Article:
US6060513A (en) * 1997-02-07 2000-05-09 Emisphere Technologies, Inc. Compounds and compositions for delivering active agents
US5990166A (en) * 1997-02-07 1999-11-23 Emisphere Technologies, Inc. Compounds and compositions for delivering active agents
US7553872B2 (en) 1997-02-07 2009-06-30 Emisphere Technologies, Inc. Compounds and compositions for delivering active agents
US5876710A (en) * 1997-02-07 1999-03-02 Emisphere Technologies Inc. Compounds and compositions for delivering active agents
US20090324540A1 (en) * 1997-02-07 2009-12-31 Emisphere Technologies, Inc. Compounds and compositions for delivering active agents
US5879681A (en) * 1997-02-07 1999-03-09 Emisphere Technolgies Inc. Compounds and compositions for delivering active agents
US20060166859A1 (en) * 1997-02-07 2006-07-27 Emisphere Technologies, Inc. Compounds and compositions for delivering active agents
US5939381A (en) * 1997-02-07 1999-08-17 Emisphere Technologies, Inc. Compounds and compositions for delivering active agents
US5981691A (en) * 1997-04-23 1999-11-09 University Of South Alabama Imide-free and mixed amide/imide thermal synthesis of polyaspartate
US5863944A (en) * 1997-04-30 1999-01-26 Emisphere Technologies, Inc. Compounds and compositions for delivering active agents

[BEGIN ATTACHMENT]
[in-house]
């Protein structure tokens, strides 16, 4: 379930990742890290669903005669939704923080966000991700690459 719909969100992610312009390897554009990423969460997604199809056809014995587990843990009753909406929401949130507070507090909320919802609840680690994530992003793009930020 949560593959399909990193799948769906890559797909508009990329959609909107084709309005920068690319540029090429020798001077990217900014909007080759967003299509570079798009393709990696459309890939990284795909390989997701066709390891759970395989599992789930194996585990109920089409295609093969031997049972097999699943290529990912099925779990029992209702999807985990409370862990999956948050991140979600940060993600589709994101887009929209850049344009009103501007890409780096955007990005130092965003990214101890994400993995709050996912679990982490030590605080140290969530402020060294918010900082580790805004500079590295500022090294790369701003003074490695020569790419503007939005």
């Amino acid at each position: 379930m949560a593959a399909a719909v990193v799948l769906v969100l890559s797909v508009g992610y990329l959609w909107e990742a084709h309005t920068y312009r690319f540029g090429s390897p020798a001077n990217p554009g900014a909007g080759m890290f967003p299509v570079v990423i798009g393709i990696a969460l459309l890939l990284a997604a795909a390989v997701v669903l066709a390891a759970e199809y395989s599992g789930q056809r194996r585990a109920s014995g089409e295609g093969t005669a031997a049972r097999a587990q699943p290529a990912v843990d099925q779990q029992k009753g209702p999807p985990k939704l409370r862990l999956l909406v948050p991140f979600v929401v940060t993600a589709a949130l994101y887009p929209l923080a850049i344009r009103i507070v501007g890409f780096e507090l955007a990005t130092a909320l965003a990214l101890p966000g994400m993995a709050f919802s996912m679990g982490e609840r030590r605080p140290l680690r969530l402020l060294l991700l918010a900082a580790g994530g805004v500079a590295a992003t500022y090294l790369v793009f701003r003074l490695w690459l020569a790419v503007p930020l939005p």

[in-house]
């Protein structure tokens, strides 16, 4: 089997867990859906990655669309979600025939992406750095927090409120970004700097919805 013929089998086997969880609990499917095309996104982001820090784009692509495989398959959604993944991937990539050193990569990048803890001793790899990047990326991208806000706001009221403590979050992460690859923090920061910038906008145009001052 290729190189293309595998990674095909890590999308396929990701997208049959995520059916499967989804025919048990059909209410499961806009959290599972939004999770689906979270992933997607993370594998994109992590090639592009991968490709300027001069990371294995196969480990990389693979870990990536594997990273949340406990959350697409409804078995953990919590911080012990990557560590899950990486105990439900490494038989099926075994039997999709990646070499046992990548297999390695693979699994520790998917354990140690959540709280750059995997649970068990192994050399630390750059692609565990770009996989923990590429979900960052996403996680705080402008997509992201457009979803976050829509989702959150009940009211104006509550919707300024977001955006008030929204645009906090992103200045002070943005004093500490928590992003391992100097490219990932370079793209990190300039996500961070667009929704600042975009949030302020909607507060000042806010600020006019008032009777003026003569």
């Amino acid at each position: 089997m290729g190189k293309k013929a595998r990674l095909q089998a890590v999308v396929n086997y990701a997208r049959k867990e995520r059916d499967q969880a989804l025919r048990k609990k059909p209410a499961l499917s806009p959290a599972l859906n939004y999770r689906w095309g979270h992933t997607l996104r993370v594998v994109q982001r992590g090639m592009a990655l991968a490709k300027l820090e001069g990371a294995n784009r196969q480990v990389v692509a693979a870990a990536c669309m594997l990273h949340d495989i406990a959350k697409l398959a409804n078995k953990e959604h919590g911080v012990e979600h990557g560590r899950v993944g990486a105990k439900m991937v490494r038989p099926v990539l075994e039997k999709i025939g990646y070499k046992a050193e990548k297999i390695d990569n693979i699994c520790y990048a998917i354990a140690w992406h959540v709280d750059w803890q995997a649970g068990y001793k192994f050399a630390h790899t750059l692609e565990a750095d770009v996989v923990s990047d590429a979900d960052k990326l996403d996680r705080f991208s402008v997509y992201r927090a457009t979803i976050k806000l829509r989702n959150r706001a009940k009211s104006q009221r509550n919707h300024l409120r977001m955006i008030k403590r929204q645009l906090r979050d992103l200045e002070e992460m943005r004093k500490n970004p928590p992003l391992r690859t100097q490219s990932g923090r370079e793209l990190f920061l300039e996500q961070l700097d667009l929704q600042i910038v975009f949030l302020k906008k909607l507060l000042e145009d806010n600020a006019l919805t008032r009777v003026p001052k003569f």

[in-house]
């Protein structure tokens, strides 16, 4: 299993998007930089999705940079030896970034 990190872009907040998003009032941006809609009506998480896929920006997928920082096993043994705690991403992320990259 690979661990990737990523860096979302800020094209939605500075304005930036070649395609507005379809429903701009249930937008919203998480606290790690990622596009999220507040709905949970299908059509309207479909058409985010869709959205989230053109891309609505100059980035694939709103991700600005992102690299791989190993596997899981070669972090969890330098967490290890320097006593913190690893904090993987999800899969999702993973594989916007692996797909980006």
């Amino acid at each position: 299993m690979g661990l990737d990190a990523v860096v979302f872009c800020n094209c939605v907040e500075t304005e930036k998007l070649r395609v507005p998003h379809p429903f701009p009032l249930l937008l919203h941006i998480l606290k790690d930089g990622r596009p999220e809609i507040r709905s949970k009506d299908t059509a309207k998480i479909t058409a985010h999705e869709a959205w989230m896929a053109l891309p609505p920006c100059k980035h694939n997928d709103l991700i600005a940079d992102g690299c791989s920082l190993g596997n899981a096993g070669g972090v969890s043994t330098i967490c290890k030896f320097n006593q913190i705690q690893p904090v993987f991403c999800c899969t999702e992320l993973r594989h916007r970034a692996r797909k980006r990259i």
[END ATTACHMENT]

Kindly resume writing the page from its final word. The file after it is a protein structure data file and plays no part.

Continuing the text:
US5962710A (en) * 1997-05-09 1999-10-05 Emisphere Technologies, Inc. Method of preparing salicyloylamino acids

Similar Documents

Publication Publication Date Title
US3407203A (en) Novel process for the preparation of diketopiperazines
Sakakibara et al. The trifluoroacetate method of peptide synthesis. I. The synthesis and use of trifluoroacetate reagents
Fridkin et al. Use of polymers as chemical reagents. II. Synthesis of bradykinin
Wikler et al. The complete amino acid sequence of a λ type Bence-Jones protein
Patthy et al. Reversible modification of arginine residues. Application to sequence studies by restriction of tryptic hydrolysis to lysine residues.
Bjarnason et al. Mechanisms of heat damage in proteins: 2.* Chemical changes in pure proteins
US4395403A (en) Polypeptides, processes for their production, pharmaceutical compositions comprising said polypeptides and their use